Over the last fifteen years, the production of rubber marine fenders has moved from the manufacturers that developed them to lower-cost producers, with no heritage knowledge of the products they currently make. This has created a disjoint between the manufacturers and the people that design and sell the end products. There was precious little transfer of any of the ‘black art’ of fender element molding when the components were outsourced. Complicating matters, there are no true standards governing the ‘nuts and bolts’ of fender design. There is little to assist in the design of cost-effective fenders. Furthermore, there is little understanding of neither what actually causes fenders to fail, nor how buyers can optimize their fender lifetimes. This article seeks to change that.
Standards are of little practical help
The bad news for those looking to invest in new fenders is that the most critical issues for successful rubber marine fenders are not covered in any standard. Current standards and guidelines deal primarily with broad theories and virtually not at all with the simple details that make virtually all the difference between troublesome and robust designs.
The only extant standards deal with these general theories, the proprietary design of specific rubber fender elements (not the entire fender), and/or the assessment of the energy capacity of fender elements. The most widely used guideline for the design of fender systems is Guidelines for the Design of Fenders (sic) Systems: 2002, published by the International Navigation Association (PIANC). It gives guidelines for determining energy requirements, but no details of how to design a fender system. Its six-page Appendix A, ‘Procedure to Determine and Report the Performance of Marine Fenders’ is the only section of this seventy page document familiar to most fender specifiers. However, not only is Guidelines…not a standard, but due to errors in the final editing process two critical sections were reversed. The result is that for the majority of testers a critical part of the procedure description is likely unintelligible. Thus, its actual usefulness is limited.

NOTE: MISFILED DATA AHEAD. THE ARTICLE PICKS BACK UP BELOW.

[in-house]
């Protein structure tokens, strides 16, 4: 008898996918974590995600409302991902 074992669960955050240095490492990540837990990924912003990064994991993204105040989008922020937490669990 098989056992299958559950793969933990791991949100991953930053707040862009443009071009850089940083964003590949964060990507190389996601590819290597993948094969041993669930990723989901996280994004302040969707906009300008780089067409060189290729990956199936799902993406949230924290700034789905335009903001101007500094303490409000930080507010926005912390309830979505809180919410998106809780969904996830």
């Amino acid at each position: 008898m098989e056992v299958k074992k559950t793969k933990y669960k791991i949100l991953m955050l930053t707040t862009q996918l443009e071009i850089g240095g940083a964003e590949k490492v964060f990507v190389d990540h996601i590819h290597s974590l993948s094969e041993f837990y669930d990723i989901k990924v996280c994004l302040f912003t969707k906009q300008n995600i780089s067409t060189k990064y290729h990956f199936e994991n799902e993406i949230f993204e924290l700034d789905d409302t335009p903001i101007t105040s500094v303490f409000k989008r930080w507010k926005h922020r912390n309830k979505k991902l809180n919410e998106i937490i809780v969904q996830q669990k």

This is not as much of a problem as it otherwise would be, because the same year Gudelines… was published, ASTM International, the largest standards-writing organization in the world, issued Standard F 2192, ‘Standard Test Method for Determining and Reporting the Berthing Energy and Reaction of Marine Fenders’. An important revision was issued in 2005. This is the document that the performance testing part of Appendix A was intended to be, and it is the only standard for determining the performance of marine fenders.
ISO 9000 certification is not necessarily any assurance. Achieving ISO 9000 status requires that a manufacturer produce a consistently-repeatable product, and document it, but does not require that it make a product that is fit for service. On balance, it is better than nothing but not a magic bullet.
My own experience has led me to believe strongly thatall the worry about measuring fender energy and reaction is a tempest in a teapot. Investigations of many fender problems, multiple types and manufacturers show that inadequate fender performance (energy and reaction) is almost never the primary cause of fender problems.
Also, seldom is fender compression deflection a cause of fender failure. Often specifications stipulate that fender deflection shall not exceed a certain percent of undeflected height (for durability concerns). Actually, fenders designed to have a greater rated deflection operate at a lower strain and stress level than ones designed to deflect less.
The ultimate useful life potential of any rubber product is controlled by its chemistry. Aging and ozone resistance of the rubber, from which fenders elements are molded, are two of the most important criteria that determine useful life potential. Most fender specifications don’t specify rubber ozone resistance at all, and many specify an acceptable aging resistance that is considerably lower than it could be for maybe one per cent higher cost.